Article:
Building a better infrastructure in Nigeria

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The West African country of Nigeria is plagued by wretched highway conditions and land erosion problems. Civil engineer Isaac Abiodun plans to change that.

The 43-year-old Nigerian native, who completed Norwich University's Master of Civil Engineering program in 2009, is now pursuing a doctorate in the Built Environment from the University of Salford, UK. He hopes that the Norwich civil engineering degree coupled with a PhD will give him the knowledge and influence he needs to spearhead change in Nigeria's highway network and infrastructure development practices.

Abiodun's interest in improving Nigeria's infrastructure stems from a desire to help his country, and a keen professional interest in civil engineering. He is director of the cost engineering department of an architectural and engineering firm that he founded with two partners in 2000. Though he already held a master's degree in business administration and a bachelor's degree in quantity surveying, Abiodun felt he still lacked the prestige necessary to really bring about change.

"In Nigeria, there is a belief that quantity surveyors can only apply their cost expertise in architecture and not in civil engineering," said Abiodun. "I was determined to overcome this exclusion, and broaden my area of influence by studying civil engineering."

Abiodun credits Norwich Prof. David Muckerman with helping to brainstorm the engineering details of his capstone project, which recommended a specific application of storm water best management practices (BMPs)–techniques used to control the quantity and quality of storm water that reaches streams and rivers–on an erosion and flood control project in Ganye in northern Nigeria.

Abiodun plans to expand on his capstone project for his PhD research, with the ultimate goal of using those practices on infrastructure projects throughout Nigeria.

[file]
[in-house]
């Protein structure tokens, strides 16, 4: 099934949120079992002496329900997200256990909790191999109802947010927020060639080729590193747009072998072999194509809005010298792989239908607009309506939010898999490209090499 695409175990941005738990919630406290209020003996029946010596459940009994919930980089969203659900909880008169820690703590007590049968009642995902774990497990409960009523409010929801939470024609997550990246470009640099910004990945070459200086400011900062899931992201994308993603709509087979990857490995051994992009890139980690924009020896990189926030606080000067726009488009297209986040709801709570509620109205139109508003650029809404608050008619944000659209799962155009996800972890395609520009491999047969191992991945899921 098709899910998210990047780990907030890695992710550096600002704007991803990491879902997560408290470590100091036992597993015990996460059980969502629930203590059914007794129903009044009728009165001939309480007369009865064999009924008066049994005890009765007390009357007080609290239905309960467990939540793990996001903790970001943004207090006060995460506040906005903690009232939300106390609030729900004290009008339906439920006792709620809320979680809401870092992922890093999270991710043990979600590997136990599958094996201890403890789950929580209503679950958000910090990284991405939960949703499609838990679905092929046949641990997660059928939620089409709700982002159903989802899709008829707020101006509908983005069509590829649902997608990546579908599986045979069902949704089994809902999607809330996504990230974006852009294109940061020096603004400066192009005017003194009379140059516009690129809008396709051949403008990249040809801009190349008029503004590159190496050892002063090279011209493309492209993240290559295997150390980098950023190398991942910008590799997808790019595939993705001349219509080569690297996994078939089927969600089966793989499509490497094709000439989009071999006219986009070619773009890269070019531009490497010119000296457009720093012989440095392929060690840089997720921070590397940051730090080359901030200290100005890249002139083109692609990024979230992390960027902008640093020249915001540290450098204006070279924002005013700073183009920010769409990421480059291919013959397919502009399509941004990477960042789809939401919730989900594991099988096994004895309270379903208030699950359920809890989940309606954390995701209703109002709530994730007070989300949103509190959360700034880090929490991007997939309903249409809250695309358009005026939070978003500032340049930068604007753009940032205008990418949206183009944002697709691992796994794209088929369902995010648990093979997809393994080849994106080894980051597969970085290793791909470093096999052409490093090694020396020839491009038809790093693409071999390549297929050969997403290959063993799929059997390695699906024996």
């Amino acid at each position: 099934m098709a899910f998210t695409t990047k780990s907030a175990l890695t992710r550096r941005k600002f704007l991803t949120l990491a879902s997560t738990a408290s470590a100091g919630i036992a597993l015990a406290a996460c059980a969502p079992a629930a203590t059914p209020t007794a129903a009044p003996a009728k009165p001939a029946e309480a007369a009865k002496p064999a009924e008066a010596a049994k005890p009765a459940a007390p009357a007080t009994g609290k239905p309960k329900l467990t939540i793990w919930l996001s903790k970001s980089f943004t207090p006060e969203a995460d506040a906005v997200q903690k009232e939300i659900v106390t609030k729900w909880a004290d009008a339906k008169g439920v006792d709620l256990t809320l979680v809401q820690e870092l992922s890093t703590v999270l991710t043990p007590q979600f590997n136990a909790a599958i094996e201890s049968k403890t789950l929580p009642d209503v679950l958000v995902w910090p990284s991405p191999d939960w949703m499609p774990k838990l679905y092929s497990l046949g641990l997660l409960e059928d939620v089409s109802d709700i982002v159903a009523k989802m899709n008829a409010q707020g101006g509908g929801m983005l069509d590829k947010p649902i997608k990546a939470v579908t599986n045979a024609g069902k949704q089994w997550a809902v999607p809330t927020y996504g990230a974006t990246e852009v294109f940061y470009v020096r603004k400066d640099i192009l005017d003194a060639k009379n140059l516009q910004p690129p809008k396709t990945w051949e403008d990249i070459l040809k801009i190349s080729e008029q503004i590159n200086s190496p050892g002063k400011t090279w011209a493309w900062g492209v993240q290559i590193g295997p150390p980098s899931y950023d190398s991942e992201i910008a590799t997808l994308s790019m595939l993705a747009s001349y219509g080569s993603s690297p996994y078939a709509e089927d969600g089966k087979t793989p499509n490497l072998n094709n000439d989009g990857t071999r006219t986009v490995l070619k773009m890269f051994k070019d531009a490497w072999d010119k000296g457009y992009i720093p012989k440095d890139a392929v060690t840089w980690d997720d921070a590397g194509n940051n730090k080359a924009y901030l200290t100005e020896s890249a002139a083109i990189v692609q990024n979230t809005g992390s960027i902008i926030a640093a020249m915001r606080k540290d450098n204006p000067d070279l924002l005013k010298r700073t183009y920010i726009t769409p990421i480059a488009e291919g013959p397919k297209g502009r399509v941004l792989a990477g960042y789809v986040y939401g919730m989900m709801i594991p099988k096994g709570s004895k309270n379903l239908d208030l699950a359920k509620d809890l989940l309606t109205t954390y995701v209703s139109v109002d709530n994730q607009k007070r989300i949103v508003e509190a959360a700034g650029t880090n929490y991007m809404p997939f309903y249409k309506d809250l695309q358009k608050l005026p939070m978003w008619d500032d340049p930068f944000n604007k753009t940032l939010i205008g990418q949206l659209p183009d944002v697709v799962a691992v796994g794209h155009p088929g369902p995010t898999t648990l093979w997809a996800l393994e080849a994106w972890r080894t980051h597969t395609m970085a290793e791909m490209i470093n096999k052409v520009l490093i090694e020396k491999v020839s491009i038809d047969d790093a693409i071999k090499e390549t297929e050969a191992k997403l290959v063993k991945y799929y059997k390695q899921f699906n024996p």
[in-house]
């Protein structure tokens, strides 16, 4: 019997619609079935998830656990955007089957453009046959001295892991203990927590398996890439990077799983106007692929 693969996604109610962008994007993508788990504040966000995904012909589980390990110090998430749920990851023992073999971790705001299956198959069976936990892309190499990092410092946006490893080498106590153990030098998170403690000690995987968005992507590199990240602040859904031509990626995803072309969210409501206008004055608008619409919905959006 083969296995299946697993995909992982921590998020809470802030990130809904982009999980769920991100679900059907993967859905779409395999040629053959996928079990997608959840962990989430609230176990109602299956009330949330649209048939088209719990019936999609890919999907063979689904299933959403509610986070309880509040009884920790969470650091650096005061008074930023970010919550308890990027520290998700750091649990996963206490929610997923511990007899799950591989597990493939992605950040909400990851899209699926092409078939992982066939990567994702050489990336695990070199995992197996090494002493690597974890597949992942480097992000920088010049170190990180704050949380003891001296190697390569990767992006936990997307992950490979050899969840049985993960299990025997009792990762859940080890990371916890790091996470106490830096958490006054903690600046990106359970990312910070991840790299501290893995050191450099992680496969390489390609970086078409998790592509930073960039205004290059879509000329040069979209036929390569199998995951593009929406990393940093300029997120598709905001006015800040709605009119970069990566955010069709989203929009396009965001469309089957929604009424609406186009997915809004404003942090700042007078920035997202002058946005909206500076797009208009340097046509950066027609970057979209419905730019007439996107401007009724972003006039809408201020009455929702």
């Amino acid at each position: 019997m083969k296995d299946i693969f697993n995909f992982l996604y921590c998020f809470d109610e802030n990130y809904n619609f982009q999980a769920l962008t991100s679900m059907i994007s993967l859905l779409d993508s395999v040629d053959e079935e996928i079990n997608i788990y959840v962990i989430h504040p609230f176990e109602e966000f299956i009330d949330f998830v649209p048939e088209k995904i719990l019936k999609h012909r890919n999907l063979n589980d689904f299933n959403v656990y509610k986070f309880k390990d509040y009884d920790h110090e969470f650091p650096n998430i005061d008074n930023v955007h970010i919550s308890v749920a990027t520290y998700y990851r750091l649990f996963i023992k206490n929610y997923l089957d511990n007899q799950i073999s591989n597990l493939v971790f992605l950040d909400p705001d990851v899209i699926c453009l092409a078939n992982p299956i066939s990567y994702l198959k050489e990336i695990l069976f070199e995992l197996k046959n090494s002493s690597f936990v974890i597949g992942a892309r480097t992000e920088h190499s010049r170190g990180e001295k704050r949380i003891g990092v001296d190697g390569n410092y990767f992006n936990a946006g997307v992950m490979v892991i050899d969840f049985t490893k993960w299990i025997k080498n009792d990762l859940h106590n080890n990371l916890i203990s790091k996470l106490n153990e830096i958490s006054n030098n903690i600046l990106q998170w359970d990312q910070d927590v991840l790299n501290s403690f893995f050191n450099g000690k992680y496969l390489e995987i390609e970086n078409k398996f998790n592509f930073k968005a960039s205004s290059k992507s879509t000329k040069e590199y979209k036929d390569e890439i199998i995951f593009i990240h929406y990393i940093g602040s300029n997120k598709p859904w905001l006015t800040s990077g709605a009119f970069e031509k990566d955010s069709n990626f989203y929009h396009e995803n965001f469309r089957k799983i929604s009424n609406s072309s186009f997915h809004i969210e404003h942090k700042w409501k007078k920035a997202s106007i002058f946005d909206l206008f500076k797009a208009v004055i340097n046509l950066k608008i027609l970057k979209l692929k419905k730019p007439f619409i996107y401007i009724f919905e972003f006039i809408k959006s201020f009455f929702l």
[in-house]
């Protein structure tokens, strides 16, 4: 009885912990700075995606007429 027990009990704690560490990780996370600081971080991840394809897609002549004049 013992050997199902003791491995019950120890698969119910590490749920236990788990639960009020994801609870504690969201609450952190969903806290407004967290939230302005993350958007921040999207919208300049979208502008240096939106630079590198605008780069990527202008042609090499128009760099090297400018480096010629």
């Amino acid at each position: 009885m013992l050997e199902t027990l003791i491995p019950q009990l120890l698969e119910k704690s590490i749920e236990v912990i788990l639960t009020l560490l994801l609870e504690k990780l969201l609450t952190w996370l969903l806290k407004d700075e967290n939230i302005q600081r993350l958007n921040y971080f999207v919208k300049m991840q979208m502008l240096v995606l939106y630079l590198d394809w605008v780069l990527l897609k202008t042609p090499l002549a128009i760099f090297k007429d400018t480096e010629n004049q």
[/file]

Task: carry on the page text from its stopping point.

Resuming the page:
"My PhD research will focus on how public-private partnerships can encourage the additional finance, innovation and efficiency that could lead to sustainable infrastructure provision in Nigeria," he said. "Currently, there are no BMPs being followed in erosion control execution."

Like many other international students at Norwich, Abiodun was drawn to the civil engineering program because of its reputation and flexibility.

"I was looking for a university that would give me the opportunity to study without leaving my job," he said.

Like all international students planning to enroll, Abiodun faced a certification process to ensure equivalency between his foreign education and U.S. standards. According to the civil engineering Associate Program Director Rija Ramahatra, Abiodun was guided through this process by Norwich's admissions advisors.

"Our advisors aid international students from their initial expression of interest all the way through to final acceptance into a program," said Ramahatra, who corresponded often with Abiodun while he was enrolled in the civil engineering program.

Once he started the program, Abiodun enjoyed the challenge of juggling work, study, and family (he is married and has three children) and found online camaraderie in the "great support from the program team, interaction between students and tutors, and networking with other students."

He singles out Prof. Linda Ratsep's project management courses as particularly memorable–in part because Ratsep placed calls to Nigeria at the beginning of both classes to touch base with Abiodun.

"The telephone calls really gave me a sense of belonging," he said.

When it came time for his civil engineering capstone project, Abiodun worked closely with Muckerman, who labels Abiodun one of the best students he's ever taught in the program.

"Isaac's thirst for knowledge was shown by earning the highest grade out of 24 students in his cohort in my course," said Muckerman, who is confident that Abiodun will have no trouble transferring his coursework excellence to the hands-on work he wants to do at home.

"Isaac has already started to apply the storm water BMPs from the United States to change how civil engineering projects are performed in Nigeria. He is working to get the BMPs he learned in the civil engineering program implemented on all civil engineering projects there."